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Sorry, about the abrupt end I don't generally post. I still think you cannot mathematically use the 35 to 1 ratio comparing individual donors (Koch brothers) with a group that even if only 62% (according to your figures) of their memberships still represents a large population. Even if you used the 18 largest unions (as individual donors) the number would be closer to 2 to 1.
Personally I think all campaign contributions should be limited, I don't have a dog in this fight. We are never out of election cycles anymore because of vested interests of politicians and contributors on all sides of of the political spectrum. I would rather vote on issues and ability than advertising campaigns, but all limits to this endless campaigning seem to fail miserably. That being said, there still is a difference, regardless of spin, that
These figures are somewhat disingenuous and are comparing apples to oranges. Labor unions, whether one agrees with them or not, are considered the agents and representatives of the millions of people who belong to them, they are not individual stakeholders. Koch Industries represent a very small number of individuals. Both are competing for political power that will help their membership (family) but looking at total dollars without looking at the numbers of people involved isn't logical or reasonable. How many people are members of those 18 different unions? Divide the totals by those they represent to get a more accurate, per capita figure for political donations.
Several years ago the City of Steamboat Spring opted to allow nightly rentals in all neighborhoods. There are only a few exceptions. If a neighborhood has an active registered homeowners association with preexisting covenants that preclude rentals of less than 29 days, the homeowner association can pursue legal action (at considerable cost). If a homeowner who rents out on a nightly basis receives more than three police visits in a year, their license may or may not be revoked. Most of the annoyances in nightly rentals don't rise to the level of requiring police intervention, but are still not what neighbors expect to live with on a daily basis. When someone buys a house in a neighborhood zoned for residential use shouldn't the expectation of a relatively stable neighborhood population be part of the equation?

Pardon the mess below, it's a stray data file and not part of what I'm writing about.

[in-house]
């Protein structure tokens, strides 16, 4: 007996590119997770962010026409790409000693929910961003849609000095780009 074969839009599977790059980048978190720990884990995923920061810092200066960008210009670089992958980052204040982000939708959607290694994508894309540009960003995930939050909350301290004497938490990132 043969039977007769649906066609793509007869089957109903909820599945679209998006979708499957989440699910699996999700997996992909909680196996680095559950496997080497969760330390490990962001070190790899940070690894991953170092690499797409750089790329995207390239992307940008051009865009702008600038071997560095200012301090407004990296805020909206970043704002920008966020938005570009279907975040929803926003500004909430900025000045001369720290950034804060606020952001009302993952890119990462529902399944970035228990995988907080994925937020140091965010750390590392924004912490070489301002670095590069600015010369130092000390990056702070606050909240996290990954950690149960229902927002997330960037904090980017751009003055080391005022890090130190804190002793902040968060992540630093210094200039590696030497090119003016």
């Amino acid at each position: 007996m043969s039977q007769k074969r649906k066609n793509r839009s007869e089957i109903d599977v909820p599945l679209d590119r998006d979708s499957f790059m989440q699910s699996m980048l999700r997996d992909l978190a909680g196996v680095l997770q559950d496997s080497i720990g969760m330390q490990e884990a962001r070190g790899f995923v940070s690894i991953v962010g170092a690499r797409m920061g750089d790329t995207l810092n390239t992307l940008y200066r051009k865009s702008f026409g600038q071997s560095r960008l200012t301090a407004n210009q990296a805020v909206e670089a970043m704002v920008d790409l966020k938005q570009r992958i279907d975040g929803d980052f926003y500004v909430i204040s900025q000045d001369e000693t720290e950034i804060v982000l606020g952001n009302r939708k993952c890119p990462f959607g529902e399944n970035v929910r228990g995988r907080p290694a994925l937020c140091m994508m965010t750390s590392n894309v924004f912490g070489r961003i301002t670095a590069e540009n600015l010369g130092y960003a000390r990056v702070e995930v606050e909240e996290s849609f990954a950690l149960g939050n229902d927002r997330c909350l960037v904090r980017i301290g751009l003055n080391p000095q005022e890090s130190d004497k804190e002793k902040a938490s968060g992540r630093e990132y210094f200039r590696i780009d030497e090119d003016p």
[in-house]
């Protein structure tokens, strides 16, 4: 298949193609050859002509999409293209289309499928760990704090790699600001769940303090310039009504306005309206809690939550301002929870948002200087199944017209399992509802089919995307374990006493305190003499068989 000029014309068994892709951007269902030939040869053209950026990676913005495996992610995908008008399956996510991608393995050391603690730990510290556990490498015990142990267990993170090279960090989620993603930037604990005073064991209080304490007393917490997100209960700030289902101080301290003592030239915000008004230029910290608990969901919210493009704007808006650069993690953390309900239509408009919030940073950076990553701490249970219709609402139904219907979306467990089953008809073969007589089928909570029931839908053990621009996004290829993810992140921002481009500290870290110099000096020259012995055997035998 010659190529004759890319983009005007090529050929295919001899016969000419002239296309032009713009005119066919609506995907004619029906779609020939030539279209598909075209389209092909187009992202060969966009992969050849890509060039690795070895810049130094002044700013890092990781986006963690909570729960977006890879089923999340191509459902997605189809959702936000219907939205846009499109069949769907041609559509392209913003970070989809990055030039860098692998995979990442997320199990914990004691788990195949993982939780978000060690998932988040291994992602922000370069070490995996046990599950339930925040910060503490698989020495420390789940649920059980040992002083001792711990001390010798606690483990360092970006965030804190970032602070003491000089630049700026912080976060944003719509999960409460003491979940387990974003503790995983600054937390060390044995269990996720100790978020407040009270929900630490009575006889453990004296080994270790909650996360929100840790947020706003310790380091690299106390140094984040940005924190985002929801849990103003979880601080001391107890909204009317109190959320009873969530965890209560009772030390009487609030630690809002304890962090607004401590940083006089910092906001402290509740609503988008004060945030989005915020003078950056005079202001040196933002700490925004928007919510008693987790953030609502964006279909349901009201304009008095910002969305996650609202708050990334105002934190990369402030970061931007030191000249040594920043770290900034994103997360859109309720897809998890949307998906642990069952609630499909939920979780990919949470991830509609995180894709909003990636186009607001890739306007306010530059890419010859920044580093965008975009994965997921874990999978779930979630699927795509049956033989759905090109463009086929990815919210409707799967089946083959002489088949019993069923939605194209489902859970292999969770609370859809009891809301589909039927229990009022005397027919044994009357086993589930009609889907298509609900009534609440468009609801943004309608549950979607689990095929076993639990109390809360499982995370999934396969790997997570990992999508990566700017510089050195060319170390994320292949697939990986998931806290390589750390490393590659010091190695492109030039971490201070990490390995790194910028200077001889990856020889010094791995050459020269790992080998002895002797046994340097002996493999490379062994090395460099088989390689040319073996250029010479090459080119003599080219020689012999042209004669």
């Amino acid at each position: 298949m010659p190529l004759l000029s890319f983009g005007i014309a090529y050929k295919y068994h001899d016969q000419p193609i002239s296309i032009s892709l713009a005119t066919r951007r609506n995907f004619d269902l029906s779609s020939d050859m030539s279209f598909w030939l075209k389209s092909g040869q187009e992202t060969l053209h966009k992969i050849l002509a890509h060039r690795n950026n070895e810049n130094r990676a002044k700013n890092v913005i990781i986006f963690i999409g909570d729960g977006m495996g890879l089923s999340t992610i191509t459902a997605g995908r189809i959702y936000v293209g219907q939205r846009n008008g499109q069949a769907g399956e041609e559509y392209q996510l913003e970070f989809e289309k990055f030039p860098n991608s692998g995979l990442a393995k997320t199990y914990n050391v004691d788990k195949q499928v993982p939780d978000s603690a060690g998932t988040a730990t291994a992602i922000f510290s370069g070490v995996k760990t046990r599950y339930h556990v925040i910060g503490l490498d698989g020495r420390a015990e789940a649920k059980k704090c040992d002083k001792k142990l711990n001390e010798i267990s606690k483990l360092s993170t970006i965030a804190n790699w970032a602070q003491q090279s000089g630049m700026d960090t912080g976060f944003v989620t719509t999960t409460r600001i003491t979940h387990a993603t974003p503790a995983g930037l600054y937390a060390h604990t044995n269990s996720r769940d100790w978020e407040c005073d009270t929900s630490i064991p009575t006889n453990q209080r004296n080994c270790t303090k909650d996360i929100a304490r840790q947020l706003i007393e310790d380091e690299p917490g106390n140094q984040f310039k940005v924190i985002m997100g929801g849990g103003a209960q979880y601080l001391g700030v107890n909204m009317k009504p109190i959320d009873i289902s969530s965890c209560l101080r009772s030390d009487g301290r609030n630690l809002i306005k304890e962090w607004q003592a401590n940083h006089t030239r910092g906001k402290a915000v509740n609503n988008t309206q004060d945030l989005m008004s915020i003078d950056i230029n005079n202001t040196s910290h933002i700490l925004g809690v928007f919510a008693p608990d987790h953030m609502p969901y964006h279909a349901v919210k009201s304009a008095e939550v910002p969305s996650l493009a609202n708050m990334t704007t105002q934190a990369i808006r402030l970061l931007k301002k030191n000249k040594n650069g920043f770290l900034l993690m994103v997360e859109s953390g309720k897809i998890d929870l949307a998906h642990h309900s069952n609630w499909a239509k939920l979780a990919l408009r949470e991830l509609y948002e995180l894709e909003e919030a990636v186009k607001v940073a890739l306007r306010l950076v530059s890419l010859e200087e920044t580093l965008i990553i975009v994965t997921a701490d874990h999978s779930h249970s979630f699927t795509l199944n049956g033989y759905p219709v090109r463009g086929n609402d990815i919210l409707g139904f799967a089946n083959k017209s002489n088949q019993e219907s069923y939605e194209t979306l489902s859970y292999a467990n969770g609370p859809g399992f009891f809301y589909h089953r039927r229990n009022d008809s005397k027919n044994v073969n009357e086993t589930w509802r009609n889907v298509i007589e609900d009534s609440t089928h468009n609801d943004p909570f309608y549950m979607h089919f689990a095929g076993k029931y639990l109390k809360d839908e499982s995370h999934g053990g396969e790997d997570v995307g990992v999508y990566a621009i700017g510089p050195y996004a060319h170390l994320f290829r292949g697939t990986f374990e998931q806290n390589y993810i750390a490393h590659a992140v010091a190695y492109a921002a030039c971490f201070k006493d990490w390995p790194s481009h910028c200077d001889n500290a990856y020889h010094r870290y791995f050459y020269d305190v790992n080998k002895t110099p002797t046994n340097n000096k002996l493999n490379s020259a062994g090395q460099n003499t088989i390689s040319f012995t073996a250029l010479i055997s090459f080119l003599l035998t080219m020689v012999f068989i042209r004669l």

I live next door to a home that is used for short term rentals in town. There are no rules as to how often it can be rented and so my neighbors and I deal with new tenants almost every week during the winter and summer seasons. A constant influx of strangers who are in party and vacation mode negatively changes the rhythms of a quiet residential zoned neighborhood. Traffic and noise levels increase enormously. There should be limits on the number of days that can be rented or else what is the purpose of zoning? When does a home change from a residential property to a commercial enterprise and what protections (other than calling the police) are afforded to the neighboring homeowners to insure their lifestyles and home values won't be impacted? I would rather have a few returning college kids once in a while than a steady stream of unknown visitors.
Last login: Friday, April 4, 2014
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